When a big credit card heist like the recent theft of 40 million credit and debit card numbers at Target occurs, it creates a storm of paranoia and sometimes the facts get blown away by the winds of worry.
So let's just review some facts that may have been lost or distorted:
• The theft only affected credit cards used at brick and mortar stores, not on Target.com.
Tech Talk: Last-minute gifts for techies
The PG's Ced Kurtz shows off a few gadgets that might make good last-minute gifts for those with a holiday wish list. (Video by Melissa Tkach; 12/22/2013)
• Only purchases at those stores between Nov. 27 and Dec. 15 were part of the breach.
• If your card was compromised, it does not mean your identity can be stolen. The magnetic strip on the back of your card doesn't have your Social Security number or your address or your phone number.
• Target said in a statement there is no indication that any debit card PIN numbers were stolen, so cards that were compromised cannot be used to withdraw cash from an ATM,
• What was taken, according to the original Target statement, was customer name, credit or debit card number, and the card's expiration date and CVV (the 3- or 4-digit security code often on the back of the card).
• In a later statement, Target said it does not appear security codes were taken. Without that, the card cannot be used for most online shopping. But because of the confusion, you should monitor credit card statements for unauthorized purchases.
• Not only Target's Red cards were affected. The retailer said it gave Visa, MasterCard, Discover and American Express the card numbers of those who may have been impacted, and these companies will monitor those cards for fraud. Most credit cards will make good on any losses as a result of an incident like this.
• Exactly how the theft was carried out is not yet known, but it is believed either malware was introduced into the software that runs the terminals where the cards are swiped or the data were somehow intercepted between the stores and credit card processors.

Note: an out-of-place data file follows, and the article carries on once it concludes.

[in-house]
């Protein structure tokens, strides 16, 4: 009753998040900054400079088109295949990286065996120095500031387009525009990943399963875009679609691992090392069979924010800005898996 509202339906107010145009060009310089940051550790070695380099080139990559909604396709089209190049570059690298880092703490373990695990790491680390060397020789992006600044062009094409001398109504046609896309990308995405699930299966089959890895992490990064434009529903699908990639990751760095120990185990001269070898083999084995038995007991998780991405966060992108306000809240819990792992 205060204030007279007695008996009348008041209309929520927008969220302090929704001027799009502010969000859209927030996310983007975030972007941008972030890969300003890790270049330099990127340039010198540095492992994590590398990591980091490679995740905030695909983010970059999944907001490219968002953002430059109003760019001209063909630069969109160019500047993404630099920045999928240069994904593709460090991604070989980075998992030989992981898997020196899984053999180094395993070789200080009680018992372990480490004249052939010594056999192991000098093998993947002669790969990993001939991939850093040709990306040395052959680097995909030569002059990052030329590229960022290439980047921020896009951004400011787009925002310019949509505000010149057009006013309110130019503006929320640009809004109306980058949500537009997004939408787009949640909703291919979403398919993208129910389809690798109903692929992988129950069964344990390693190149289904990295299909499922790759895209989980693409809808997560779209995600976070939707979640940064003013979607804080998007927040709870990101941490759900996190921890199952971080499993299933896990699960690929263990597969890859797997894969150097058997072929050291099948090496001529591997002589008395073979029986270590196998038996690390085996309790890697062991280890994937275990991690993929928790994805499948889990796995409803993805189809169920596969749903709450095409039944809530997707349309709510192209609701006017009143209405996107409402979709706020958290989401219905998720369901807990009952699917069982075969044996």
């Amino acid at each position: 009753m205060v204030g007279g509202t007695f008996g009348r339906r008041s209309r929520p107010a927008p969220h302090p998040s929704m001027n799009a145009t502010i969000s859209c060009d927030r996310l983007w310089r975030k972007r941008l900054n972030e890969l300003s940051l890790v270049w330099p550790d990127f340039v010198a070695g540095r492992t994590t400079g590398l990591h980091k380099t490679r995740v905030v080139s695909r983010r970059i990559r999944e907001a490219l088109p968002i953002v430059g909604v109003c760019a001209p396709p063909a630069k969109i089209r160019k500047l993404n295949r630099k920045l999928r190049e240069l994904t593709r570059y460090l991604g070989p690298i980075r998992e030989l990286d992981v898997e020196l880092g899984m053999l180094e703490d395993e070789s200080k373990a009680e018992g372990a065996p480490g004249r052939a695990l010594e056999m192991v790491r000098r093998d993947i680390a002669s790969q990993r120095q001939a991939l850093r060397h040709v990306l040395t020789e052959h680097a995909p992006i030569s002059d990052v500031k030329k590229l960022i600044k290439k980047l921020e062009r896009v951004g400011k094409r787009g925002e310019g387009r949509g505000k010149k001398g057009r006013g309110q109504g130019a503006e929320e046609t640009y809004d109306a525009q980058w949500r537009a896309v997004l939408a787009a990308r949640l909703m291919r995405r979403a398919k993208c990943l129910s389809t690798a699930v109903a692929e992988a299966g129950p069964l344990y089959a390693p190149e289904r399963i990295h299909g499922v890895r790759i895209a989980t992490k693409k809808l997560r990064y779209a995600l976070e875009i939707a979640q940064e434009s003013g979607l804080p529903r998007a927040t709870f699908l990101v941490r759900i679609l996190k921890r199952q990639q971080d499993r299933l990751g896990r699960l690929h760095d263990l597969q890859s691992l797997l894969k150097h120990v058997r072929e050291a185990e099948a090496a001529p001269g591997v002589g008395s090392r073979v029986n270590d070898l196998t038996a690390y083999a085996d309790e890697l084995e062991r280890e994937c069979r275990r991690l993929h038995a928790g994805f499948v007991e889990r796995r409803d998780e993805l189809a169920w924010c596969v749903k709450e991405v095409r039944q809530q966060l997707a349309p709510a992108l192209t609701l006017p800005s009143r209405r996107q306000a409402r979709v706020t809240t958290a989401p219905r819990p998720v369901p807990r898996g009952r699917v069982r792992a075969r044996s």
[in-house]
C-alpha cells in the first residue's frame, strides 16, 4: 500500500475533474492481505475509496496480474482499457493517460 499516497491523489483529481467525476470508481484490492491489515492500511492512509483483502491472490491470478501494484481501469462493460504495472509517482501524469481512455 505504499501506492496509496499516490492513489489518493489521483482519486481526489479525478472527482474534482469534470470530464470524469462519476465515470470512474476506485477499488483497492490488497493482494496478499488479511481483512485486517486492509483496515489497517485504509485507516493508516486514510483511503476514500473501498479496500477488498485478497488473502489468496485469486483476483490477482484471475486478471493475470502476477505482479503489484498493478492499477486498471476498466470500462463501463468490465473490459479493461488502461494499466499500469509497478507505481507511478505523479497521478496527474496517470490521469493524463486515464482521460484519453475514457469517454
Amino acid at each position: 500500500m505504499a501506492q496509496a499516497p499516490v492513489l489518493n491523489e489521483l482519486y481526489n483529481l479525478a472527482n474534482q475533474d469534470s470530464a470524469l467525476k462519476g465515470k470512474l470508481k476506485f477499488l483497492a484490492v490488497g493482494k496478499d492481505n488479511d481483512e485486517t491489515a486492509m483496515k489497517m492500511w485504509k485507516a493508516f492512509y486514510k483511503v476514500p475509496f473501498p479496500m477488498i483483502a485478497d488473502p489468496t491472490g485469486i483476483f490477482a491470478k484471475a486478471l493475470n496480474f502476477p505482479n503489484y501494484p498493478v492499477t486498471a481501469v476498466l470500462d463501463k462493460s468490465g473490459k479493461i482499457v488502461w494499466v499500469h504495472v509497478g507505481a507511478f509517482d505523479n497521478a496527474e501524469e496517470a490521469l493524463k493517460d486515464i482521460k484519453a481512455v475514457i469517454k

• Although 40 million is a lot of accounts, it is not the biggest such attack on record. That distinction is held by the attacks on the TJX Cos. (TJMaxx and Marshall's) in 2007 that affected 90 million cards.
• The biggest loser in all this is probably Target. The retailer doesn't need to have customers scared away at the most profitable time of the year.
More takedowns than a WWF match: Google reported that the number of takedown requests to remove content from services like the Play Store and YouTube have increased 68 percent over six months, says Gigaom.com.
The government of Turkey led with 1,673 and second was the United States with 545. Google did not say how many requests it rejected overall.
Examples of requests include removing apps because of trademark issues, a British member of Parliament who forced Google to censor a page in Google Books and a request from the government of Cyprus to remove names on Google Maps.
Your eyes are like pools of printer ink: 3-D printed eye cells could "aid in the cure of blindness" according to researchers at The University of Cambridge, who have successfully printed adult nerve cells for the first time.
The researchers used an inkjet printer to print living retinal cells of adult rats, which could be built up and used to create replacements for defective eye tissues and treat diseases such as glaucoma and macular degeneration, Dezeen.com reported.
Website of the week: Copypastecharacter.com is a searchable list of all kinds of characters you won't find on your keyboard.
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